Ohio inmate Dennis McGuire (53) visibly gasped for air and snorted as it took approximately 25 minutes for him to die under a new lethal injection protocol followed by the state, entailing the use of previously untested drugs.

After procedure set a record for being one of the longest in Ohio’s history since the state reinstituted the capital punishment in 1999, anti-death-penalty campaigners warned that the new execution protocols being used in such cases could be tantamount to ‘cruel and unusual punishment.’

On January 16 Mr. McGuire, on death row for the 1989 rape and fatal stabbing of Joy Stewart (22) and her unborn child, was administered lethal doses of a sedative, midazolam, and a painkiller, hydromorphone.

After a prosecutor in the case earlier said to Mr. McGuire in court proceedings “You're not entitled to a pain-free execution,” and a judge then allowed the execution to proceed, an eye-witness report from the Columbus Dispatch said that four minutes into the procedure, “McGuire started struggling and gasping loudly for air, making snorting and choking sounds which lasted for at least 10 minutes. His chest heaved and his left fist clinched as deep, snorting sounds emanated from his mouth.”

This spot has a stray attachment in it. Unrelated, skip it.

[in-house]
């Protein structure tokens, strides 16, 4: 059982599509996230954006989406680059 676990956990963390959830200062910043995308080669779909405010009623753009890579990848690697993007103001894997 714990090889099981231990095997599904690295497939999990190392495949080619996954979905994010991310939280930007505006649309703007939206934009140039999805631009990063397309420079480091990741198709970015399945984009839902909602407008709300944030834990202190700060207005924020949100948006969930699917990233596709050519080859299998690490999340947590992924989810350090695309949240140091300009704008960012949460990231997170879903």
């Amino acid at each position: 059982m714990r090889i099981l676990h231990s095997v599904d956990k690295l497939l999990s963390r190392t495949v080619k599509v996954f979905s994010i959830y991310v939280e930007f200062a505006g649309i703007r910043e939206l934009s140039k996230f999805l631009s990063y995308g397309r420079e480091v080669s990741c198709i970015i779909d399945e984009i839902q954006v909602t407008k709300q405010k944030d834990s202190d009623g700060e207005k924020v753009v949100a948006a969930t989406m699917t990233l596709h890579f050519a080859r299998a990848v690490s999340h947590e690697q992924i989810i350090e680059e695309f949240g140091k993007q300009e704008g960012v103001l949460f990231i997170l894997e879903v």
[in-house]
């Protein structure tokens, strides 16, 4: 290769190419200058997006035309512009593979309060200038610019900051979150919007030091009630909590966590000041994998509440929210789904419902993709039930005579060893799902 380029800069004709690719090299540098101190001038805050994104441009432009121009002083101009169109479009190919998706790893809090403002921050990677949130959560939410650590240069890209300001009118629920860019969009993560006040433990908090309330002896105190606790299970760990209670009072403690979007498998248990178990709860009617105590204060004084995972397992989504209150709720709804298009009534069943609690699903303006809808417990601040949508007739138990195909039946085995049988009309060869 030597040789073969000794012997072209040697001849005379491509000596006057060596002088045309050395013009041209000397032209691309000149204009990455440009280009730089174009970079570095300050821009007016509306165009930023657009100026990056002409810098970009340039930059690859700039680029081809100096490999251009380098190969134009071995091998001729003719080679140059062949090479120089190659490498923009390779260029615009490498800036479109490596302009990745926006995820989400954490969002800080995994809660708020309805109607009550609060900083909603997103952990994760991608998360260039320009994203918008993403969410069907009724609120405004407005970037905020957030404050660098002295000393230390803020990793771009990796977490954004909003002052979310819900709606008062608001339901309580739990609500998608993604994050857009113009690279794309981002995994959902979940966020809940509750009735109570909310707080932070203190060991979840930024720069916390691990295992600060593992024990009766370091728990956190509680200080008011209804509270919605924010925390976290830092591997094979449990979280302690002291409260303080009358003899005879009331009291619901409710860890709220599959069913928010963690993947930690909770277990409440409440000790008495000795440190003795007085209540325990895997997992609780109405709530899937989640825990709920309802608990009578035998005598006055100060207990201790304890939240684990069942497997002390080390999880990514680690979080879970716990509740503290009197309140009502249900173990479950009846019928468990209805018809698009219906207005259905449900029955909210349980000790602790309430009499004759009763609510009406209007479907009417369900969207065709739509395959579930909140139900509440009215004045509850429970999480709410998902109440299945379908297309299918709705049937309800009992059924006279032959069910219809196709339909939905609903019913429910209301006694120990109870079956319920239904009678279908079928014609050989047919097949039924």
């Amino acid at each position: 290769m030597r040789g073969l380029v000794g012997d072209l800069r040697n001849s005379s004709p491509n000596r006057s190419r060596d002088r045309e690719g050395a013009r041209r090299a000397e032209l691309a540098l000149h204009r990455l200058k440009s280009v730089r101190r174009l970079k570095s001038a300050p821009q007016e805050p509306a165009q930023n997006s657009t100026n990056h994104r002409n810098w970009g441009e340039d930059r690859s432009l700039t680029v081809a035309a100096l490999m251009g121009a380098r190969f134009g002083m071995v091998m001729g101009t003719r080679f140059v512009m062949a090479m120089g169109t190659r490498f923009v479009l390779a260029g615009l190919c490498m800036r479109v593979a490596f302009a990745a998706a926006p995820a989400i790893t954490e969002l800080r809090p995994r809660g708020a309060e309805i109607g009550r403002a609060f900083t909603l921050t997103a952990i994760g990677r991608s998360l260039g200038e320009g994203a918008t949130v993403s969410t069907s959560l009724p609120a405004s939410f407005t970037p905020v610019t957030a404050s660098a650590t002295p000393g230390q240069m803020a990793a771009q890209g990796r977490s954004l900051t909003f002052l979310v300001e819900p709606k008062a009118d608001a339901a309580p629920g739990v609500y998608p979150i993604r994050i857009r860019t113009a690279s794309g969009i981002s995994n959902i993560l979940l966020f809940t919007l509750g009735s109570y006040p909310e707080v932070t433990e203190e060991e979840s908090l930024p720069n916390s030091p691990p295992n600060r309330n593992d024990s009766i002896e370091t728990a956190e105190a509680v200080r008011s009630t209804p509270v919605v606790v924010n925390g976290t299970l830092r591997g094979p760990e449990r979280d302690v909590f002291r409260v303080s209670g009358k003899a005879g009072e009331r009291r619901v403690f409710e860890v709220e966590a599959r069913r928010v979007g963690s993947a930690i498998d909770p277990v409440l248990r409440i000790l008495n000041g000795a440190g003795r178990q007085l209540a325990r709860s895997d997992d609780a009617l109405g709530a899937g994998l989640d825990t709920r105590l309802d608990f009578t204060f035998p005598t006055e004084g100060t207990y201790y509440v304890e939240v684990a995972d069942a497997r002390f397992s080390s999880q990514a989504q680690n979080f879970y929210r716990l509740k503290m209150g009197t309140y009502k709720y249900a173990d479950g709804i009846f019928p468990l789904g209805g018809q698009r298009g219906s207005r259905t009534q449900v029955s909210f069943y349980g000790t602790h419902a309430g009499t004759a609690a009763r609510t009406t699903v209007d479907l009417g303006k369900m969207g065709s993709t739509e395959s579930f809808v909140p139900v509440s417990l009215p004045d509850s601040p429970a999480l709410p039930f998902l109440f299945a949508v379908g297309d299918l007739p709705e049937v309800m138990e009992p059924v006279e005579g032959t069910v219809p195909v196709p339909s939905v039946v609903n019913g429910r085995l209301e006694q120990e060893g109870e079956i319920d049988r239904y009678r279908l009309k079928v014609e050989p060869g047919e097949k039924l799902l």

With Ohio's department of corrections revising the official length of the execution upward from 15 to 25 minutes Mr. McGuire’s attorney Allen Bohnert, said to the Guardian that the prisoner was gasping for breath for about 15 minutes, and “At some point… McGuire tried to sit up, turned his head toward his family members who were witnessing, and spoke to them.” One witness reportedly described the scene as “ghastly.”

Later Mr. Bohnert added: “At this point, it is entirely premature to consider this execution protocol to be anything other than a failed, agonising experiment by the state of Ohio. The people of the state of Ohio should be appalled at what was done here today in all of our names.”

U.S. correctional facilities have for some years now struggled with dwindling supplies of lethal injection drugs and increasingly turned to new, often untested procedures to carry out executions, including the use of animal euthanasia drugs in some cases.

Following tireless campaigning by anti-death-penalty groups such as the United Kingdom’s Reprieve, pharmaceutical companies agreed to restrict U.S. prisons’ access to their therapeutic drugs for execution purposes.

The 2010 supplies shut-off by Hospira, the sole producer of the lethal injection drug sodium thiopental, initially kicked off the shortage spiral faced by correctional facilities.

U.S. prisons in some states such as Nebraska then turned to importing, often without the approval of the U.S. Food and Drug Administration regulator, from foreign suppliers.

In particular they tried to import from a firm in India called Kayem Pharmaceuticals, which however backed off after The Hindu and other media focused public attention on their involvement in the U.S. execution business.

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